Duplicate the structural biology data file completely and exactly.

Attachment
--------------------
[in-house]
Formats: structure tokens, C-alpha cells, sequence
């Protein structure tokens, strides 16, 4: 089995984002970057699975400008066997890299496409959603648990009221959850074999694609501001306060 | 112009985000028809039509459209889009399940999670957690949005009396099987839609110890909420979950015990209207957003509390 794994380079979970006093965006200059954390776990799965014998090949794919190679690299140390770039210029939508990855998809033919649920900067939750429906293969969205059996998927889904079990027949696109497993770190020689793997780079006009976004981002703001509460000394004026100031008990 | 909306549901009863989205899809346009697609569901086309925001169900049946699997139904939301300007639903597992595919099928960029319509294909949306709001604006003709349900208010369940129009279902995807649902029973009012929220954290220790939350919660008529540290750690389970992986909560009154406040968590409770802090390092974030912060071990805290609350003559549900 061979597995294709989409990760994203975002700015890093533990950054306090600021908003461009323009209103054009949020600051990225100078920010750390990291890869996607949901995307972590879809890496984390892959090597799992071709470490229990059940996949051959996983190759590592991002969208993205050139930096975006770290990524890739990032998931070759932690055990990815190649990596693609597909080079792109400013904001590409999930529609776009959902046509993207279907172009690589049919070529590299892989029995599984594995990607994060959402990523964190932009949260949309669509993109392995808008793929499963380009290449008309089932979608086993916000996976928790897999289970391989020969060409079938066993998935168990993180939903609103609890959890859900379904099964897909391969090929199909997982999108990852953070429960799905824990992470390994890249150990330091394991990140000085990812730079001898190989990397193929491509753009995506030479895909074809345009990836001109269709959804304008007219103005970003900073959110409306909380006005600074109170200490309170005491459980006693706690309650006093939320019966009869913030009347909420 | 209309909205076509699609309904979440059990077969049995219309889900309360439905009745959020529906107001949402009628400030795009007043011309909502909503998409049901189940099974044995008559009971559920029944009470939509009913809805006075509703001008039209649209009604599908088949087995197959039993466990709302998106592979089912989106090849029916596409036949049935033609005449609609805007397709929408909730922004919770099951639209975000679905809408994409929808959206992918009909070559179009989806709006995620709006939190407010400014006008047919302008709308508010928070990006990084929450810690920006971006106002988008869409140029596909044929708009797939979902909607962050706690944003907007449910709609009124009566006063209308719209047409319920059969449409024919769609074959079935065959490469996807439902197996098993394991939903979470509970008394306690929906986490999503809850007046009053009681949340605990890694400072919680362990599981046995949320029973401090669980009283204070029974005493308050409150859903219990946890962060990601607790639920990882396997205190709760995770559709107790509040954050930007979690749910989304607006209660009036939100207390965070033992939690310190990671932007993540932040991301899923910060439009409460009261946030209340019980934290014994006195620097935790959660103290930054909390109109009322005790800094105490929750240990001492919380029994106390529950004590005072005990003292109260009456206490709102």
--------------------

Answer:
[in-house]
Formats: structure tokens, C-alpha cells, sequence
């Protein structure tokens, strides 16, 4: 089995984002970057699975400008066997890299496409959603648990009221959850074999694609501001306060 | 112009985000028809039509459209889009399940999670957690949005009396099987839609110890909420979950015990209207957003509390 794994380079979970006093965006200059954390776990799965014998090949794919190679690299140390770039210029939508990855998809033919649920900067939750429906293969969205059996998927889904079990027949696109497993770190020689793997780079006009976004981002703001509460000394004026100031008990 | 909306549901009863989205899809346009697609569901086309925001169900049946699997139904939301300007639903597992595919099928960029319509294909949306709001604006003709349900208010369940129009279902995807649902029973009012929220954290220790939350919660008529540290750690389970992986909560009154406040968590409770802090390092974030912060071990805290609350003559549900 061979597995294709989409990760994203975002700015890093533990950054306090600021908003461009323009209103054009949020600051990225100078920010750390990291890869996607949901995307972590879809890496984390892959090597799992071709470490229990059940996949051959996983190759590592991002969208993205050139930096975006770290990524890739990032998931070759932690055990990815190649990596693609597909080079792109400013904001590409999930529609776009959902046509993207279907172009690589049919070529590299892989029995599984594995990607994060959402990523964190932009949260949309669509993109392995808008793929499963380009290449008309089932979608086993916000996976928790897999289970391989020969060409079938066993998935168990993180939903609103609890959890859900379904099964897909391969090929199909997982999108990852953070429960799905824990992470390994890249150990330091394991990140000085990812730079001898190989990397193929491509753009995506030479895909074809345009990836001109269709959804304008007219103005970003900073959110409306909380006005600074109170200490309170005491459980006693706690309650006093939320019966009869913030009347909420 | 209309909205076509699609309904979440059990077969049995219309889900309360439905009745959020529906107001949402009628400030795009007043011309909502909503998409049901189940099974044995008559009971559920029944009470939509009913809805006075509703001008039209649209009604599908088949087995197959039993466990709302998106592979089912989106090849029916596409036949049935033609005449609609805007397709929408909730922004919770099951639209975000679905809408994409929808959206992918009909070559179009989806709006995620709006939190407010400014006008047919302008709308508010928070990006990084929450810690920006971006106002988008869409140029596909044929708009797939979902909607962050706690944003907007449910709609009124009566006063209308719209047409319920059969449409024919769609074959079935065959490469996807439902197996098993394991939903979470509970008394306690929906986490999503809850007046009053009681949340605990890694400072919680362990599981046995949320029973401090669980009283204070029974005493308050409150859903219990946890962060990601607790639920990882396997205190709760995770559709107790509040954050930007979690749910989304607006209660009036939100207390965070033992939690310190990671932007993540932040991301899923910060439009409460009261946030209340019980934290014994006195620097935790959660103290930054909390109109009322005790800094105490929750240990001492919380029994106390529950004590005072005990003292109260009456206490709102």